Monday, September 07, 2009

Obama and the paranoid style in educational politics

“American politics has often been an arena for angry minds.” So opened a classic 1964 essay of the renowned American historian, Richard Hofstadter, in which he analyzed a style of politics which is remarkably evocative of what has passed for political discourse these last two months. Consider how Hofstadter’s pithy characterization of this political style – “[a] sense of heated exaggeration, suspiciousness, and conspiratorial fantasy” — so aptly fits the sort of behavior we have seen on display in town halls, on Fox TV “news” shows and on blogs from the right. What term better describes the conjuring of “death panels” out of thin air, the waving of photos of Obama defaced to resemble Hitler, than that which graces the title of Hofstadter’s essay, the “paranoid style?”
After weeks of the paranoid style in health care politics, it is now in full bloom in the realm of educational politics as well. Obama, we are told, has set out to indoctrinate American school children with his socialist doctrine through a planned address to American school children next week. The Cato Institute blog has outstripped its usual prodigious output with nearly hourly condemnations of Obama’s planned speech and the lesson plans produced by the USDoE for the event. Its torrent of criticism culminated most recently [at least at this hour] with the charge of an Obama “cult of personality,” a term of art that arose to describe the murderous rule of Stalin.* The Amen chorus at the National Review blog, led by Jonah Goldberg of Liberal Fascism fame, all agree with Cato on the existence of a dangerous Obama “cult of personality.”¶ Fox News commentator Monica Crowley decries Obama’s words urging students to stay in school and work hard as “Orwellian,” proclaiming that “this is what Chairman Mao did.” World Net Daily’s Bob Unruh compares the Obama speech on the importance of education to Hitler Youth. For the second time in two days, American Enterprise Institute house educational expert Rick Hess denounces the proposed Obama message of personal responsibility, this time as “groupthink.” Hess approvingly quotes Charles Murray of Bell Curve fame, that “if George W. Bush had proposed to make a national speech to schoolchildren, complete with lesson plans, isn’t ‘creepy’ a word that would have come to mind?” Little does it matter to Murray and Hess that George W. Bush [and his father] not 0nly proposed, but actually delivered such speeches. Florida GOP Chairman Jim Greer opines that he is “absolutely appalled that taxpayer dollars are being used to spread President Obama’s socialist ideology.” And for good measure, Michelle Malkin throws in a shot at “zealous teacher unions.” It appears that someone forget to tell both the Obama DoE and us that teacher unions were the instrumentalities of Obama’s socialist propaganda.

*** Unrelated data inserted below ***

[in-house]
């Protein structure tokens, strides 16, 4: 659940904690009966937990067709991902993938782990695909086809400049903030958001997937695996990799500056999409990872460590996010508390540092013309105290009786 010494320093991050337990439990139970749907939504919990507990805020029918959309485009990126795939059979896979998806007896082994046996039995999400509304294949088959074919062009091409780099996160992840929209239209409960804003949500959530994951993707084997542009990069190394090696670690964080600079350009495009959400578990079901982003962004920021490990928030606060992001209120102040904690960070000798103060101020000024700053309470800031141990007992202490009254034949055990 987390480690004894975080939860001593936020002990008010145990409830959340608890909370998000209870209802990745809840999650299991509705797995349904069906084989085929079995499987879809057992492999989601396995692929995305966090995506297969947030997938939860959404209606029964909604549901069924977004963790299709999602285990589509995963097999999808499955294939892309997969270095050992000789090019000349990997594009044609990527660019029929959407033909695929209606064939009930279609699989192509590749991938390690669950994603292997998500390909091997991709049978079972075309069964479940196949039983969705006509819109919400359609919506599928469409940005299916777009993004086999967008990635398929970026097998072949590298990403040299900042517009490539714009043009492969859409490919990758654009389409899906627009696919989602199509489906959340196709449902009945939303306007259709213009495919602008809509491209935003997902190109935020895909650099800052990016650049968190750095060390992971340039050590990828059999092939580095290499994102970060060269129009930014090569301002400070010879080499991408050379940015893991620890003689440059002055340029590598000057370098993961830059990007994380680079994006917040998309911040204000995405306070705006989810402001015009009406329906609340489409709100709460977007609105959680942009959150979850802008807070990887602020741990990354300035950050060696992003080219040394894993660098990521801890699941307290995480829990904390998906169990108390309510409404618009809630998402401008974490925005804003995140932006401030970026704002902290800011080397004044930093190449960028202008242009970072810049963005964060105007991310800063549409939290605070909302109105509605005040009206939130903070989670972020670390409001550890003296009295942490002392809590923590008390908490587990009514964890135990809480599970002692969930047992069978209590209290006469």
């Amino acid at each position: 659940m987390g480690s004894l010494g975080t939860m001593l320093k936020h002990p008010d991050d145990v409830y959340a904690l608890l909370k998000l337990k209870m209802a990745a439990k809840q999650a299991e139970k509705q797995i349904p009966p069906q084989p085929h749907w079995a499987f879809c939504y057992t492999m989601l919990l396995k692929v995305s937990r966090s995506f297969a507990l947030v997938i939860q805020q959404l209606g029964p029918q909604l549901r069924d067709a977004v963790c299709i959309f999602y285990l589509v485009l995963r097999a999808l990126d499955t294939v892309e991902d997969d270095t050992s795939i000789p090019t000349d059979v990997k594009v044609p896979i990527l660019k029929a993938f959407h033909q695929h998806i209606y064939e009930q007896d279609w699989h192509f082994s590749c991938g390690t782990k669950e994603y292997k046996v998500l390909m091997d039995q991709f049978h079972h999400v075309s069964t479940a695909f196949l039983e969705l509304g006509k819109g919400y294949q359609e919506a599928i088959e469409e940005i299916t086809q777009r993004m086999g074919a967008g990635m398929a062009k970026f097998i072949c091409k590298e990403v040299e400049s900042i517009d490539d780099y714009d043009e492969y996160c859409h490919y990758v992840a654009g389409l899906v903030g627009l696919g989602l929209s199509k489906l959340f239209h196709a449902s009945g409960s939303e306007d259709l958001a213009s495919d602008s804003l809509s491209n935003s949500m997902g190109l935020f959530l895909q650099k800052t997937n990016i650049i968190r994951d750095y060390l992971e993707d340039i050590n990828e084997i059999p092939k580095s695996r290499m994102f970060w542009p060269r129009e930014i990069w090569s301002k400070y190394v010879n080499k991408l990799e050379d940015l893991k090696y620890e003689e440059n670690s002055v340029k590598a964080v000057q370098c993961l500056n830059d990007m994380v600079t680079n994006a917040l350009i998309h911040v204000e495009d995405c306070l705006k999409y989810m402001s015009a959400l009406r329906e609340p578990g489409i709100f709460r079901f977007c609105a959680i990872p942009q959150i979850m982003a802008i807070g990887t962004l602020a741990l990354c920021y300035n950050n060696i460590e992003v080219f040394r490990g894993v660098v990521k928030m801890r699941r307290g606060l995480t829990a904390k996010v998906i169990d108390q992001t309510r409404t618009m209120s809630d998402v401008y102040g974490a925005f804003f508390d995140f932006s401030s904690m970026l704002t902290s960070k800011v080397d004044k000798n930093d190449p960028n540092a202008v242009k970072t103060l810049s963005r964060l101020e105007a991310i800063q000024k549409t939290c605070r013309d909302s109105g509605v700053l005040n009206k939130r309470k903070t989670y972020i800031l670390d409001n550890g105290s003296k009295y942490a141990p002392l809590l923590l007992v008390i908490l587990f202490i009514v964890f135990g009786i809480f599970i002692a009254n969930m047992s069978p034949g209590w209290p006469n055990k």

This is surreal beyond all belief, in a way that makes the descriptor “paranoid” an inadequate understatement. Obama is so much of a socialist that in the real world he could not bring himself to propose the modestly social democratic single payer system of health care insurance, a form of which exists in every other Western democracy, and he has been hinting of his willingness to abandon the “public option” in his proposals for health care reform. Get a grip, boys and girls.
* Republican State Senator Steve Russell of Oklahoma makes the reference to a “cult of personality” explicit for the historically illiterate: “This is something you’d expect to see in North Korea or in Saddam Hussein’s Iraq.”
¶ “The quintessential liberal fascist,” Jonah Goldberg informed us in his book by that name, “is not an SS storm trooper. It is a female grade school teacher with an education degree from Brown or Swarthmore.”

by Leo Casey
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